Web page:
Dr. Brad Miller:

but also on their financial situations, businesses have closed or shifted,

Dr. Brad Miller:

and all kinds of ways and therefore people's and you know, in the last 10 years or so,

Dr. Brad Miller:

we've had several ups and downs in the market and things of that nature.

Dr. Brad Miller:

So, people have lost their fortunes or filed their fortunes,

Dr. Brad Miller:

or had devastation and certainly debit divorce is one of those things

Dr. Brad Miller:

that can just knock people on their rear end, financial, among other things.

Dr. Brad Miller:

But I do my acknowledge when you have issues in life,

Dr. Brad Miller:

whether it's mental health issues, emotional relationship issues.

Dr. Brad Miller:

If you got financial problems, it just magnifies them.

Dr. Brad Miller:

Don't you think if whatever issues you have, if you don't have money,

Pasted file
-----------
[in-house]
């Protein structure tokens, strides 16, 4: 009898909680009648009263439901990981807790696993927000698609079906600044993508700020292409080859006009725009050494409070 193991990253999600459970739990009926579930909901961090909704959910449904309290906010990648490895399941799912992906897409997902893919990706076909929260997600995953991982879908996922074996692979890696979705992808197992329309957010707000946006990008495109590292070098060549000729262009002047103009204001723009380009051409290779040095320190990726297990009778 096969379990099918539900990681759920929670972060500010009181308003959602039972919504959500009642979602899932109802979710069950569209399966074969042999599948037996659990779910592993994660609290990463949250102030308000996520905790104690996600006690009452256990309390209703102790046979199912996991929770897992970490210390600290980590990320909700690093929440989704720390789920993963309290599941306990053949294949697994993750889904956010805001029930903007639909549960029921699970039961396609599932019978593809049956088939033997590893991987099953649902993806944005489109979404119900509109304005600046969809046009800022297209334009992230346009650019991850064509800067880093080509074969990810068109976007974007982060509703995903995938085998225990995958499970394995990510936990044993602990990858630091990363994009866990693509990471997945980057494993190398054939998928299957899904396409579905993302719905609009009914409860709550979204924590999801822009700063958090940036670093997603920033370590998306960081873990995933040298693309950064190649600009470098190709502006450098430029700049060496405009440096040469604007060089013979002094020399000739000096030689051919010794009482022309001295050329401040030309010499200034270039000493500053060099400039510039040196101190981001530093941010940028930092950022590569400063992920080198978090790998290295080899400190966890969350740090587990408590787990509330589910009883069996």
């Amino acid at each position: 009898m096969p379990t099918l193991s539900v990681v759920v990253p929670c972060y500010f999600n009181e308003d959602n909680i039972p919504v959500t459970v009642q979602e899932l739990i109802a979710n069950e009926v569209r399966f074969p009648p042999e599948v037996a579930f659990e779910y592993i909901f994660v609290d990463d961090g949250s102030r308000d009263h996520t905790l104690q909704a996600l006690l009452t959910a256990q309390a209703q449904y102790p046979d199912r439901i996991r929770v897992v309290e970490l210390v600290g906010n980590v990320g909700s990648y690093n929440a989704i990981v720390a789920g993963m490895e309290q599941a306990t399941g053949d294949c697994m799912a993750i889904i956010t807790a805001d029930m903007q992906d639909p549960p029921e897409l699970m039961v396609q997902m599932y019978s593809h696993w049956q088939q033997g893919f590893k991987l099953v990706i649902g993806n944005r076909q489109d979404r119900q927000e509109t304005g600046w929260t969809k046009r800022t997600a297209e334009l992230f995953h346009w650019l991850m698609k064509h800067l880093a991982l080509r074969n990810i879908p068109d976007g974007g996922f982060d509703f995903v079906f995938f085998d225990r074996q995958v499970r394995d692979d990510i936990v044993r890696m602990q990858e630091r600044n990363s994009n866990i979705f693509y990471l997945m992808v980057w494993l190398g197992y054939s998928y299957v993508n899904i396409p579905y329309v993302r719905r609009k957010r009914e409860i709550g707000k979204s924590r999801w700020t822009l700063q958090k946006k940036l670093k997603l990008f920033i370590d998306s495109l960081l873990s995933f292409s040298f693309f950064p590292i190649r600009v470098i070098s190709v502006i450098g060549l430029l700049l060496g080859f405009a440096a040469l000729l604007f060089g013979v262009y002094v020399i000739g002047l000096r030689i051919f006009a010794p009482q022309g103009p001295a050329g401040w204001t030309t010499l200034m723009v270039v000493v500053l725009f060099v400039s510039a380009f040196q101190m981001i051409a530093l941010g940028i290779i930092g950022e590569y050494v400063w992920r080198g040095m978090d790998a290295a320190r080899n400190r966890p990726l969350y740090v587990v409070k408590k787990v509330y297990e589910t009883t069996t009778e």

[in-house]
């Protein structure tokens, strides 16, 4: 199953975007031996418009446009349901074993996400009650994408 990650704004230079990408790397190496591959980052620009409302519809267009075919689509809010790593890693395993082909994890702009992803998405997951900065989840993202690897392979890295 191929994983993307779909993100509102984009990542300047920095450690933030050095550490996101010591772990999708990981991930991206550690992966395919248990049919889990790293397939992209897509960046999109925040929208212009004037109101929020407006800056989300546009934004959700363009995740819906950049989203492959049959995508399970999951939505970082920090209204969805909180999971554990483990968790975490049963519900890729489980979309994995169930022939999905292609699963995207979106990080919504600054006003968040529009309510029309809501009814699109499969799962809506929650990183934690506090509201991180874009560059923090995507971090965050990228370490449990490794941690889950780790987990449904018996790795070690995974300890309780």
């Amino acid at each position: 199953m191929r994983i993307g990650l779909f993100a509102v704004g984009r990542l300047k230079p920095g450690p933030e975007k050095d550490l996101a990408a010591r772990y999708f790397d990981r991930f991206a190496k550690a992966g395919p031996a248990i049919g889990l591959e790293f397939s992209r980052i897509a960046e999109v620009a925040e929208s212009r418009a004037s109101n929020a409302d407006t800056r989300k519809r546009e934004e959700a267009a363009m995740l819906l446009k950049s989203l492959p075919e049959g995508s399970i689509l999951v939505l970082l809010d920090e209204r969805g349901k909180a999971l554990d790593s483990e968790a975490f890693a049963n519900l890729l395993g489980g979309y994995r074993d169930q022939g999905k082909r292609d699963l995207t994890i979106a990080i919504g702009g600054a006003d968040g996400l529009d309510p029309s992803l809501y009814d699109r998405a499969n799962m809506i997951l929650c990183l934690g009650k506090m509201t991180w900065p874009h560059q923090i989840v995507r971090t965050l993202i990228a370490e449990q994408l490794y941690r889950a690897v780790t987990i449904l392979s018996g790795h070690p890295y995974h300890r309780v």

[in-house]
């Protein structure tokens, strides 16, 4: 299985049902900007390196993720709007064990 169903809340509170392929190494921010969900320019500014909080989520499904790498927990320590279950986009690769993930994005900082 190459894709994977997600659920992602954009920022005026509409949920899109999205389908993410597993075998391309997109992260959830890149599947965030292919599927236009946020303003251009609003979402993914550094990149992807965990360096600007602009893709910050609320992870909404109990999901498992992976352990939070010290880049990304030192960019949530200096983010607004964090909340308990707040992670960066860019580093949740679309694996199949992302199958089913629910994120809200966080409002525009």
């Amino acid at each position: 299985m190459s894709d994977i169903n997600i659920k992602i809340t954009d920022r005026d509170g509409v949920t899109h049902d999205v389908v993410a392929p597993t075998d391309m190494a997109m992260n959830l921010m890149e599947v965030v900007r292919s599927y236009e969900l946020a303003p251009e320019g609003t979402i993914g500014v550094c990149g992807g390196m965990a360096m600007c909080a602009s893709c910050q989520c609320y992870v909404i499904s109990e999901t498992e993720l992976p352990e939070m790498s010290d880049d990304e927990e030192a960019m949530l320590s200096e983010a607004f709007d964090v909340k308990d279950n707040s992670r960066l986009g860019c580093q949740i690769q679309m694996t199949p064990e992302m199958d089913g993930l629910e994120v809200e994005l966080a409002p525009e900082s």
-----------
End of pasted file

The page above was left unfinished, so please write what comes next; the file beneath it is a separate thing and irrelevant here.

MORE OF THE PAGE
Dr. Brad Miller:

if you're struggling in there, it just compounds do you agree?

Chris Odegard:

I totally agree. And you know, Americans have some weird concepts about money,

Chris Odegard:

you know, people will say, well, money can't buy you happiness.

Chris Odegard:

And I remember Zig Ziglar saying, well, you know, money can't buy you happiness,

Chris Odegard:

but neither can poverty. You know, so if you can take, you know that one thing off the table,

Chris Odegard:

it makes a lot of things easier. And you can do incredible things with money, whatever that may be.

Chris Odegard:

Life is just easier with it than without it. So, I agree completely,

Chris Odegard:

that if you add that into the mix of other problems,

Chris Odegard:

it's just a huge multiplier in a negative way.

Dr. Brad Miller:

If you're obsessed with money, then you have a value system that's not complete.

Dr. Brad Miller:

And yet there are people who can be obsessed with money who have no money, right?

Dr. Brad Miller: